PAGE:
# Why are limits considered as a central idea of calculus beyond just mechanical computations?

I had my first encounter with Calculus a decade ago. Back then it was purely mechanical. Formulas and rules of derivation and integration were being written on the board without deriving it and were told to compute a bunch of derivatives and integrals without even having a notion of functions, limits and other essential concepts. Today i have a burning desire to relearn all the forgotton math, calculus in particular.

I'm having a bit of concern with the notion of Limits and Continuity. Is it really essential that i have solid understanding of limits and continuity? I could teach myself differential calculus after analytically computing limits as well as L'Hopital's rules and up to partial derivatives and basic integrals up to trig substitution. Frankly speaking I still don't have a solid understanding of Limits.

Please explain what a limit is in layman's terms, preferbly with an easy to understand analogy. I looked in wikipedia and searched for a lot of youtube videos, but couldn't make sense. Also explain Continuity in simple terms.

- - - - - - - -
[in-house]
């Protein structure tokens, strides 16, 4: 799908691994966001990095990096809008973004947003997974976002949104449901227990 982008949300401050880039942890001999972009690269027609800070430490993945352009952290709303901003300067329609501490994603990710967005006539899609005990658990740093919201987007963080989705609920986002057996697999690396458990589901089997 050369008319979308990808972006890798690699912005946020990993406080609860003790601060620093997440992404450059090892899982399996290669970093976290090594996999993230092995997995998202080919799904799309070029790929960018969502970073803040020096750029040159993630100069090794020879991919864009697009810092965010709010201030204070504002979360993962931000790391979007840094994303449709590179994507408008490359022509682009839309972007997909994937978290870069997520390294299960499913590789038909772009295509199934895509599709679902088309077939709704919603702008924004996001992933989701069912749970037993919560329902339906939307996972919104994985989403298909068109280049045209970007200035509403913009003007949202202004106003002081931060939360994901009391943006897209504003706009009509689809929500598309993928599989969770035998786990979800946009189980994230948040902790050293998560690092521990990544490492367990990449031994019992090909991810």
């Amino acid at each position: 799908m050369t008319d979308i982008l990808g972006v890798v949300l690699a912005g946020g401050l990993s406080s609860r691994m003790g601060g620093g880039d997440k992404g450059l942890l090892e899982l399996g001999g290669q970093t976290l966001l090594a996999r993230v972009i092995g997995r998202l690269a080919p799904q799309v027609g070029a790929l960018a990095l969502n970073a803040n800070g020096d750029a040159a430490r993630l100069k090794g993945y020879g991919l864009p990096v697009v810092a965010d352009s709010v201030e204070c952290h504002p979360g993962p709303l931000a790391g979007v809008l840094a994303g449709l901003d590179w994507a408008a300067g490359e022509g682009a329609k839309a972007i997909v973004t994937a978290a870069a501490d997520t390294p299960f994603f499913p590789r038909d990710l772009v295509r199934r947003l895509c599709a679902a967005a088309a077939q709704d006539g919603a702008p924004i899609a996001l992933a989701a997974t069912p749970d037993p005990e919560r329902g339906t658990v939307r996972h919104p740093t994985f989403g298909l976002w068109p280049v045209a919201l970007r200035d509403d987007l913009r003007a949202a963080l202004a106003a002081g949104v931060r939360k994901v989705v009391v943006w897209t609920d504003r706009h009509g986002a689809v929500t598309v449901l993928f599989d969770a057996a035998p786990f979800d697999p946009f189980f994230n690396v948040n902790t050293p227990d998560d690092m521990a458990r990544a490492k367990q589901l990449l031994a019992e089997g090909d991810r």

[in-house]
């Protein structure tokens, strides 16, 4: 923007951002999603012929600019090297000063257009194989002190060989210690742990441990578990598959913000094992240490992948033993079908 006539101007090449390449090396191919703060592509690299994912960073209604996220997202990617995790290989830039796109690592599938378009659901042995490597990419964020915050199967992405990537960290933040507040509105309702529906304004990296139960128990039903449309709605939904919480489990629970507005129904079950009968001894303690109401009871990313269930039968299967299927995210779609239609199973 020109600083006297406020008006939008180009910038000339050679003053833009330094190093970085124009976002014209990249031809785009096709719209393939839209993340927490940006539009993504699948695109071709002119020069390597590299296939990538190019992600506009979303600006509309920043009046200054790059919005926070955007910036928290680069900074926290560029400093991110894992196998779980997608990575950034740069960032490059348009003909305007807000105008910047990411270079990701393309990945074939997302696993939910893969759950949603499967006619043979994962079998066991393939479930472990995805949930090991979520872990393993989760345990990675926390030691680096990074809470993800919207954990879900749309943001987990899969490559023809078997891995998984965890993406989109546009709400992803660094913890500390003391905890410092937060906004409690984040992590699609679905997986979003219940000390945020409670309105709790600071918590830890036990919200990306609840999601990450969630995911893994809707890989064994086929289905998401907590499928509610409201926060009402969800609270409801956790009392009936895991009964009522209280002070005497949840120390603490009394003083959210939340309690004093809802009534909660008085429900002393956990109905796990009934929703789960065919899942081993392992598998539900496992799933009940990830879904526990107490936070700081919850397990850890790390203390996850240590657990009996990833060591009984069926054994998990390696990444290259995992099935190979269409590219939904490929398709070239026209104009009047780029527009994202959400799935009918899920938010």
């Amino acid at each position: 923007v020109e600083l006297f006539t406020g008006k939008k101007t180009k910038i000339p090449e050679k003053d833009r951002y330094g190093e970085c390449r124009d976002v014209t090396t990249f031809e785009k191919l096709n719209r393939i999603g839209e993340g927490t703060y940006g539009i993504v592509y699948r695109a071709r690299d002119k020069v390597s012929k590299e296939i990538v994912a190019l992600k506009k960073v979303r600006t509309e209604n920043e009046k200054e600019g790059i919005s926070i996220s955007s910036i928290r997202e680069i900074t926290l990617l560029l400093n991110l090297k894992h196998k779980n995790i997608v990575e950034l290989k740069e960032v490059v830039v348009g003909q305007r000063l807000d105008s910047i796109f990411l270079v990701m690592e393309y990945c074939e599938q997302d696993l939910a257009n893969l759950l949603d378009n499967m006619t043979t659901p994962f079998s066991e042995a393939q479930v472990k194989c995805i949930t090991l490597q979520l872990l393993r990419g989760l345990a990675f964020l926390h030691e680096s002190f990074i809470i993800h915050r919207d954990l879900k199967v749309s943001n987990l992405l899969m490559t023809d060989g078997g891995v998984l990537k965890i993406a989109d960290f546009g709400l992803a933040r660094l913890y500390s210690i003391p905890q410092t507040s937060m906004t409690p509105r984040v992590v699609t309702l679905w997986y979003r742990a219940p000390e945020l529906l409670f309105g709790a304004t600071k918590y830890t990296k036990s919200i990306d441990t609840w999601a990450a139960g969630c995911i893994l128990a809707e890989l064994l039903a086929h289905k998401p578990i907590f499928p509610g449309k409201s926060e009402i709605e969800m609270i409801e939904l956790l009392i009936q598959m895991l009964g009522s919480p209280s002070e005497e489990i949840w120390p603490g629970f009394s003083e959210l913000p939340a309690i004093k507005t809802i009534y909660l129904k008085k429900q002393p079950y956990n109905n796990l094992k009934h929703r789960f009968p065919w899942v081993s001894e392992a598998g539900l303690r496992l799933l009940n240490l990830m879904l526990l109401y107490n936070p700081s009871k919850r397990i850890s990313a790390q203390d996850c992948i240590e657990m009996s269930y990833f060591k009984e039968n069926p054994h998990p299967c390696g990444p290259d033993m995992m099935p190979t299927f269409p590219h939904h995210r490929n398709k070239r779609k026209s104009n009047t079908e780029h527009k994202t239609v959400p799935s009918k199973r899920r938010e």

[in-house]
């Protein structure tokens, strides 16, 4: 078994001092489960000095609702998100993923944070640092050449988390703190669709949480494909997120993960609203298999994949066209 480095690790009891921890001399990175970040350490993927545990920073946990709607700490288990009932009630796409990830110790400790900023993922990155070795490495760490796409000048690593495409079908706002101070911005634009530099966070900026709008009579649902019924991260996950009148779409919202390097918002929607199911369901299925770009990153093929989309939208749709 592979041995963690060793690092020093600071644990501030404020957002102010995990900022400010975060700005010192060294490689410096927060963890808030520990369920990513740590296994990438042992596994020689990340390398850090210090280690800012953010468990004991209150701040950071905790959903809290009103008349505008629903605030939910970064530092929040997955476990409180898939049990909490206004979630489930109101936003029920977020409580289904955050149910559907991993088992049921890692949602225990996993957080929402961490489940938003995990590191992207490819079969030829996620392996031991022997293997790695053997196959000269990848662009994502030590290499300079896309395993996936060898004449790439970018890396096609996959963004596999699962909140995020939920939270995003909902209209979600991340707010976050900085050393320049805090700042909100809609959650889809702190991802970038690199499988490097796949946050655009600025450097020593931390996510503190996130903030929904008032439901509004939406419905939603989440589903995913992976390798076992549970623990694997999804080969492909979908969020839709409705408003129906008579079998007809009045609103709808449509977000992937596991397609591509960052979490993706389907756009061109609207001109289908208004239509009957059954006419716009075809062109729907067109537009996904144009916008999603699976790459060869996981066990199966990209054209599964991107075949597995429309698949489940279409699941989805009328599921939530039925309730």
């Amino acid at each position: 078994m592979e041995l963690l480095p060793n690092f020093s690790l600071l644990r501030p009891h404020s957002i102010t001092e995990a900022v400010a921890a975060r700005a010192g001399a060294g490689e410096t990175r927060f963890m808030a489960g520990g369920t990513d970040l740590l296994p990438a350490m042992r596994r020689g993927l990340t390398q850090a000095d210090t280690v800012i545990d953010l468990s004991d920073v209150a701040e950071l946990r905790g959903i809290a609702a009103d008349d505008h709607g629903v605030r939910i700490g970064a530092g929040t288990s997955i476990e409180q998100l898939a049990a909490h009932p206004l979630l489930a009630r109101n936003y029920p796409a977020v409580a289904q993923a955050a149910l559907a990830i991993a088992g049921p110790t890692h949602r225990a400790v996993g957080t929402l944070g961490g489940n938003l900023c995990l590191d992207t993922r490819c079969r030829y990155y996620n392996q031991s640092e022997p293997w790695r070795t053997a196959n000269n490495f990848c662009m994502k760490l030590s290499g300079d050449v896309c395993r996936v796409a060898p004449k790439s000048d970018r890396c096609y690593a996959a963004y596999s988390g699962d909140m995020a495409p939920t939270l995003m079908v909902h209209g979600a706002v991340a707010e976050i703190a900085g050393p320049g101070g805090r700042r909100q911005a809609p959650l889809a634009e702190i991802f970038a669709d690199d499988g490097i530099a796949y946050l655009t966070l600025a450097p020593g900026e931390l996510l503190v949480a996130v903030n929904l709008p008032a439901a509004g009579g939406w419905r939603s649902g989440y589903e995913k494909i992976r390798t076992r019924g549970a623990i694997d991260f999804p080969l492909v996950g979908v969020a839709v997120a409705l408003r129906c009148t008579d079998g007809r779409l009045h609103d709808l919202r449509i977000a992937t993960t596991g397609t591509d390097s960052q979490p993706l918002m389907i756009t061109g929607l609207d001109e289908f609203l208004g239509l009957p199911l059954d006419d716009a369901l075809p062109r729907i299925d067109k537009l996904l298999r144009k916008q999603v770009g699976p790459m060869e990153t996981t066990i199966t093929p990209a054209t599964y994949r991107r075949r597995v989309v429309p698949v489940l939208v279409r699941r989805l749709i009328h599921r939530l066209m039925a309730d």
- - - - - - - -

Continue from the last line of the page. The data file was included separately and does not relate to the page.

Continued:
I would also like to know a little bit about Linear and quadratic approximations.

Many people agree that it's indeed possible to keep differentiating and integrating functions without even knowing what a limit is! Big question is why is it considered as a central idea of calculus?

• It is indeed possible (sadly enough) to be able to keep differentiating functions without even remembering the notions of limits and continuity, if you treat the differentiation formulae as some rules handed down from on high. $\epsilon-\delta$ is now of course the standard way to consider limits. I am personally fond of Bressoud's treatment of $\epsilon-\delta$ as a "game" in his book A Radical Approach to Real Analysis. Commented Aug 31, 2011 at 14:49